“If I can give them that, when it’s been such a rough year and a half, if I can just give them a little bit of hands-on exploration, that’s gonna make them feel a lot better.” 

Two of Parra-Quinlan’s students, one current and one former, speak highly of her teaching approach, which they say challenges and supports them in equal measure.

Myers, a 7th-grade student at Kino, calls her teacher a no-nonsense educator who works hard to make sure students are paying attention and also that they feel cared for. 

“The kids that don’t listen or pay attention – she will make them pay attention,” Myers said. “It makes it an easier learning environment without all of those distractions.” 

Hannah Pehl, who had Parra-Quinlan as a middle school teacher and robotics club mentor, said she wouldn’t be studying mechanical engineering at university without her support. 

“She is a great and amazing person. She really cares for everybody,” Pehl said, whose younger sister was also in the robotics club at Kino. “If somebody is behind she will work and help them, but if you are ahead, she will also give you extra stuff to do so you can learn deeper.” 

Advice from 28 years as an educator 

November 1, 2021; Arizona Teacher of the Year, Nancy Parra-Quinlan in her classroom at Kino Junior High
November 1, 2021; Arizona Teacher of the Year, Nancy Parra-Quinlan in her classroom at Kino Junior High Megan Mendoza/The Republic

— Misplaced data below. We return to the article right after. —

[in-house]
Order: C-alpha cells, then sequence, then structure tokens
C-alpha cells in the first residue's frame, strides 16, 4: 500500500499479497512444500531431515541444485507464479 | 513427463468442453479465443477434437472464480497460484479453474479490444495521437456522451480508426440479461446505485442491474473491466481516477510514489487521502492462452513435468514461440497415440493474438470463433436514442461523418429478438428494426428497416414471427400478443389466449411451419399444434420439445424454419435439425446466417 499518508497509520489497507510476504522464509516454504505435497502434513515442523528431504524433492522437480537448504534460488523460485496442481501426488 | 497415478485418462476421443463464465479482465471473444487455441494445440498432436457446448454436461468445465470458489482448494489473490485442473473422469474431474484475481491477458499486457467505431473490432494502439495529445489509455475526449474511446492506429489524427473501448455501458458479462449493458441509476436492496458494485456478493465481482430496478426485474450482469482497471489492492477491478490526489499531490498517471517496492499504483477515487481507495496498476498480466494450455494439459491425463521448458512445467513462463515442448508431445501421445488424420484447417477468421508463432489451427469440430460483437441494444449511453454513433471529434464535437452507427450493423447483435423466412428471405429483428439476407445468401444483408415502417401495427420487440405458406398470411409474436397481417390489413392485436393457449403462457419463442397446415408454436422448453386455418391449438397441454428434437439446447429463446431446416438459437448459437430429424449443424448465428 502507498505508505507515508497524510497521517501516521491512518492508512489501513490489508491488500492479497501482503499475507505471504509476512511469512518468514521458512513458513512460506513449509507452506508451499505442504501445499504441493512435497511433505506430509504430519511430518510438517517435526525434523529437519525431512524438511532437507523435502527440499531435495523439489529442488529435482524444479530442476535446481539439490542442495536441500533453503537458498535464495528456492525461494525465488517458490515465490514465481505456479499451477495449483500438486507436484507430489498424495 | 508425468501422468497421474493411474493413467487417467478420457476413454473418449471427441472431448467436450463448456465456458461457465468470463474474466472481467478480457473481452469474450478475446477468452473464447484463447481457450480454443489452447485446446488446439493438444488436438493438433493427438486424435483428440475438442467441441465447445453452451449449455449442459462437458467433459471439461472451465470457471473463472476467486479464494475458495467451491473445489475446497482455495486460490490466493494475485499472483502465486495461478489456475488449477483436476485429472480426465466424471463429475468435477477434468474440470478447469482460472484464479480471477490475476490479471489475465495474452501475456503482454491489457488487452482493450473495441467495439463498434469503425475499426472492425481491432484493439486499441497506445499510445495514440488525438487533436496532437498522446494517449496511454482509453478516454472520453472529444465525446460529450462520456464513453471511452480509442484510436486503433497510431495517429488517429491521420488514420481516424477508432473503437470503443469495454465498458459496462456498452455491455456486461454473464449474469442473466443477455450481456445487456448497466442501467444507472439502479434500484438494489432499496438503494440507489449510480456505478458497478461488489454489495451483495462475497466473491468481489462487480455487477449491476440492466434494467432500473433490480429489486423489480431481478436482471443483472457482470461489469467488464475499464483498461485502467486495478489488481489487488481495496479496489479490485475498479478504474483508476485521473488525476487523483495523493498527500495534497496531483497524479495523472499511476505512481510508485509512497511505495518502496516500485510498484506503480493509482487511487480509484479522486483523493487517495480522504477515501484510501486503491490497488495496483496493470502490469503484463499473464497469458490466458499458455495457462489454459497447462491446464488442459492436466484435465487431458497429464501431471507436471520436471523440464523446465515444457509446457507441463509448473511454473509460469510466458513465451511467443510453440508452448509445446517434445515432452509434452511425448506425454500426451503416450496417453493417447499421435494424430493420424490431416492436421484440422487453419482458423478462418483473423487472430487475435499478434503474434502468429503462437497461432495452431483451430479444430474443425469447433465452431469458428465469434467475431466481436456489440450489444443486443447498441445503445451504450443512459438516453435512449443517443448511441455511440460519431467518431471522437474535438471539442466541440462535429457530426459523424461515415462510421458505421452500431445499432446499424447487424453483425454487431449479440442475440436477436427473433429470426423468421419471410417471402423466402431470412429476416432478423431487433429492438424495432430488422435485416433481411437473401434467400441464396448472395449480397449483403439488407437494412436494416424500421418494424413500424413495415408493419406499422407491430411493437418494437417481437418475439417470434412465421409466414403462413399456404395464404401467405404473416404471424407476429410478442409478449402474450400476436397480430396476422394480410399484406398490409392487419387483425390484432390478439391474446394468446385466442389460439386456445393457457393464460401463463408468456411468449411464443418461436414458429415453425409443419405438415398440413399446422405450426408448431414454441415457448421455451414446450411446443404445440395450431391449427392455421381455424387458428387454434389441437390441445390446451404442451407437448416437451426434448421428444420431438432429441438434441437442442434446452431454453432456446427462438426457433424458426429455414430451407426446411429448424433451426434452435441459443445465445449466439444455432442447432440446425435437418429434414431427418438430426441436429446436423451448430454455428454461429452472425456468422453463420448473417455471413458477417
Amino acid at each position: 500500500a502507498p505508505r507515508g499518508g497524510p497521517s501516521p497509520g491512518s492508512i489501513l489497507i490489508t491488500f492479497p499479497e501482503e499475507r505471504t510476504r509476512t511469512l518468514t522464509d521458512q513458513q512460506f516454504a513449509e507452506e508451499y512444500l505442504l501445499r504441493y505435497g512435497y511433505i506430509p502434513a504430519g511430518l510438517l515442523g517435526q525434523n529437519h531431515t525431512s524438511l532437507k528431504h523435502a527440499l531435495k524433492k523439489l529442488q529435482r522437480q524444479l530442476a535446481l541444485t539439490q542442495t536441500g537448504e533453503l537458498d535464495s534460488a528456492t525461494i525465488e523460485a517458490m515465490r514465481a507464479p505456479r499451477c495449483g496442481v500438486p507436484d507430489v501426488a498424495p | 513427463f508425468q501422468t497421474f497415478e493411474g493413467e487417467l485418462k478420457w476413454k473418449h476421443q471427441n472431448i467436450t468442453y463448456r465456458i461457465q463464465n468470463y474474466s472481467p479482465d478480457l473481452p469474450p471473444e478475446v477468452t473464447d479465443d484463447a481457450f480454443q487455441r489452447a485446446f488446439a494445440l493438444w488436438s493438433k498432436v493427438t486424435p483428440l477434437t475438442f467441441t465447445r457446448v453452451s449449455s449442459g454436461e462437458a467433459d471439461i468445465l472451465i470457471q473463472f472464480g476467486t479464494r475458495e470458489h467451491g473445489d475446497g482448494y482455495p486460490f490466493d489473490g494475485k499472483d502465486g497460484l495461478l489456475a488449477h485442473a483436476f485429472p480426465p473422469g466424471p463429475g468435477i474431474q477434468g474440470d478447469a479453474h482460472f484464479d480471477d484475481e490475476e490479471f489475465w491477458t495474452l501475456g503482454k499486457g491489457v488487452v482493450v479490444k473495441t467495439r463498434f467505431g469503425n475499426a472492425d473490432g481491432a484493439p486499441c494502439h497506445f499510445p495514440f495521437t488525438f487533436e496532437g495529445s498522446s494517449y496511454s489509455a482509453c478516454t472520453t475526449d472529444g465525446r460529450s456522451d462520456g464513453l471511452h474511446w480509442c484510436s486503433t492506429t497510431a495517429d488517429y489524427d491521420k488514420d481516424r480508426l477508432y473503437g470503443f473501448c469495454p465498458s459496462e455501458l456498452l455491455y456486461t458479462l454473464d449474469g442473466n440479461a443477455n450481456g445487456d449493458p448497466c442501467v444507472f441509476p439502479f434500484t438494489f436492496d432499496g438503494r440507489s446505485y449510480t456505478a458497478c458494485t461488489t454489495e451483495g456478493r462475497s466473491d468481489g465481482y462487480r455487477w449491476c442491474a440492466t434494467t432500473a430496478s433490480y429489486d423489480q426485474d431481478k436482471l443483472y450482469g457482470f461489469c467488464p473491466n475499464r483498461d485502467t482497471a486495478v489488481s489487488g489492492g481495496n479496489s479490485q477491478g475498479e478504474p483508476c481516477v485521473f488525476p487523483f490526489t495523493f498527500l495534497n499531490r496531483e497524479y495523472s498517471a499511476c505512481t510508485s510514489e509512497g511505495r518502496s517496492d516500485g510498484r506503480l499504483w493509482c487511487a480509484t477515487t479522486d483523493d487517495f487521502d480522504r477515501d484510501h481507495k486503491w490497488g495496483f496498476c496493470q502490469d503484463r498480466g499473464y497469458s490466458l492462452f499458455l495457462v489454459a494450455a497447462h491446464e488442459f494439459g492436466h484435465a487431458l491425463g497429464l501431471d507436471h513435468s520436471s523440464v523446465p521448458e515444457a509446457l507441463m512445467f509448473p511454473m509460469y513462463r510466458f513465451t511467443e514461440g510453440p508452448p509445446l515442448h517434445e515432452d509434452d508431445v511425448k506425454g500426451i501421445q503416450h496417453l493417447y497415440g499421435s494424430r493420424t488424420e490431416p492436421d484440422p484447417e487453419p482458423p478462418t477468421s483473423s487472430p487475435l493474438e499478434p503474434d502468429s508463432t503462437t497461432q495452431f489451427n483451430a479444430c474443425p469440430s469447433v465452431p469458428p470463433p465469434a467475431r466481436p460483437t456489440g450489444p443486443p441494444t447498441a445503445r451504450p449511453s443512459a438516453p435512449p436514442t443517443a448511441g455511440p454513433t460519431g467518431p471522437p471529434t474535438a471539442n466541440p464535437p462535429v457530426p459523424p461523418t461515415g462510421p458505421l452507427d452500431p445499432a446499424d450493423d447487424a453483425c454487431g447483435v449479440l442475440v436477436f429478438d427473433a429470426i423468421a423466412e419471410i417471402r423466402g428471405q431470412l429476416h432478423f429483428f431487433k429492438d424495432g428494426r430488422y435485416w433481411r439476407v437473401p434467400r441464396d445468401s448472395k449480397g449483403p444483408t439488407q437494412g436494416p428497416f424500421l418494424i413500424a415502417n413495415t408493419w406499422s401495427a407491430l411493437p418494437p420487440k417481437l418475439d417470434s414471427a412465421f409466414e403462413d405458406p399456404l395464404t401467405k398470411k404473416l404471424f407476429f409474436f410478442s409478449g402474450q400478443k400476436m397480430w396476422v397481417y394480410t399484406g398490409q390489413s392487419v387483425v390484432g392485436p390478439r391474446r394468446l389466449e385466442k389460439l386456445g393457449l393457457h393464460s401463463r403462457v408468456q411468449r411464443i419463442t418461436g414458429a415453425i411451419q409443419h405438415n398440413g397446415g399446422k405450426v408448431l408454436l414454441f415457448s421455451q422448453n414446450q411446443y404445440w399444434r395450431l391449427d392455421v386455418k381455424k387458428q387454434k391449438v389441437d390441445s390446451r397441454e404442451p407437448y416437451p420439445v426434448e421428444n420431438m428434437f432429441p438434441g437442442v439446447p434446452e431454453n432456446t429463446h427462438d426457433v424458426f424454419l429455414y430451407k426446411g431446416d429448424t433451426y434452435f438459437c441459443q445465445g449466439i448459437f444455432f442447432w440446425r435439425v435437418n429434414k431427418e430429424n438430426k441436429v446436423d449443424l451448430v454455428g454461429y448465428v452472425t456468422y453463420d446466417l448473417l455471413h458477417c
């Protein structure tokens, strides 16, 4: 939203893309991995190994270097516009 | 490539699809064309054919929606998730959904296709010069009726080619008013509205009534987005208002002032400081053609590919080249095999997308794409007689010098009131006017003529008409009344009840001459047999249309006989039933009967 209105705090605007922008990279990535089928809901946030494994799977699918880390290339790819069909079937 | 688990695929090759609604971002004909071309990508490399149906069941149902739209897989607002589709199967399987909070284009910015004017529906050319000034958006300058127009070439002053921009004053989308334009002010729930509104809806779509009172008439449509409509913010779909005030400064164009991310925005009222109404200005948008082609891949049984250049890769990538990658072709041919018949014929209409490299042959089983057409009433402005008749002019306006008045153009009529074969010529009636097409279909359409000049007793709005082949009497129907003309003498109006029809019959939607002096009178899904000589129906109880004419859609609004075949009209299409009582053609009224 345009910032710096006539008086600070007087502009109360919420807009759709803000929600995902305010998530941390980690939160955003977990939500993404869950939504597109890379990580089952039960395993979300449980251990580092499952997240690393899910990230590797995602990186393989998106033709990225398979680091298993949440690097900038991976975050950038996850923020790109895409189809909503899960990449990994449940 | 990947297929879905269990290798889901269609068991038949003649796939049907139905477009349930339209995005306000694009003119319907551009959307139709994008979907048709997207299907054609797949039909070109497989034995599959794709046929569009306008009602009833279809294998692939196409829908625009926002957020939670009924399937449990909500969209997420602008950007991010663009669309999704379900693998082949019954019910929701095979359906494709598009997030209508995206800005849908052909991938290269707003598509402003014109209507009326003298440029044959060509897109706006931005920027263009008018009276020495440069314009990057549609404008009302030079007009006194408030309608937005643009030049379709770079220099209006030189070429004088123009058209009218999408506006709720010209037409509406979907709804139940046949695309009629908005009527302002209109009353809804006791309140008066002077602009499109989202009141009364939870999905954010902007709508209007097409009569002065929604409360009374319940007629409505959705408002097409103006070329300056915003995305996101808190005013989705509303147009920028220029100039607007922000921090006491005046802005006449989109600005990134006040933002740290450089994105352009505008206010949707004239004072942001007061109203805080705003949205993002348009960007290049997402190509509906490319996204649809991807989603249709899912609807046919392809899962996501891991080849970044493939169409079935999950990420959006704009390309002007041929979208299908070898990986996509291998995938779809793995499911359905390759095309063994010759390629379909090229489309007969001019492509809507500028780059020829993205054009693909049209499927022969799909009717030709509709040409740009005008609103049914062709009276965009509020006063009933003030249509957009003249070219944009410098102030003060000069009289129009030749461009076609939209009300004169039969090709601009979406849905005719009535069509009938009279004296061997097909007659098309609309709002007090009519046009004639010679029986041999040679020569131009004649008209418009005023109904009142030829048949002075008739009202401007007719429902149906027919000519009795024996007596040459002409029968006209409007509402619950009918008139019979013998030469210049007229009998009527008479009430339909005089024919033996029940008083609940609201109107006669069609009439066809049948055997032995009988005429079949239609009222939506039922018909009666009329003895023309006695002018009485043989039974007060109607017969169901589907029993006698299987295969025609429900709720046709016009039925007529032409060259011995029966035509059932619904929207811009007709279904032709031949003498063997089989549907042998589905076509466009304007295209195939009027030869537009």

Arizona has a high teacher turnover rate and a chronic shortage of educators. Add to that the difficulty of the pandemic years for teachers, many of whom had to first learn to teach remotely, then return to classes as the virus has raged and are now under pressure to fill student learning gaps.

That’s one of the reasons that Parra-Quinlan says she is determined to use her time as Arizona Teacher of the Year, which offers a chance to travel and a new platform, to remind people about the difficult work of being an educator. 

“I want to acknowledge all those teachers who take work home with them to grade, who spend nights and weekends making lesson plans, who buy things for students out of their own pockets,” Parra-Quinlan said as she accepted her award at the 2022 Arizona Teacher of the Year ceremony. “You all deserve recognition.”

As a 28-year veteran educator, Parra-Quinlan suggests teachers find a community that understands the difficulty of their work, and can support them through it. 

“Find the teachers at your school, or find other people that you know that are teachers, and surround yourself with people that you can talk to, people you can vent to, people you can share your ideas with,” she said. For herself, she also kayaks as a form of stress relief. 

Still, Parra-Quinlan wants to remind everyone that there is a teacher in their life that they can thank.

“We all have a teacher that meant something to us,” she said. “Teachers don’t get a lot of recognition for what they’re doing. So I’d like to ask you, if — when you have some time, think of a teacher that made a difference to you, and do what you can to try and either reach out to them with an email or a letter or a phone call or something to thank them for, you know, making an impression on you.” 

Reach the reporter at ykunichoff@arizonarepublic.com and follow her on Twitter @yanazure.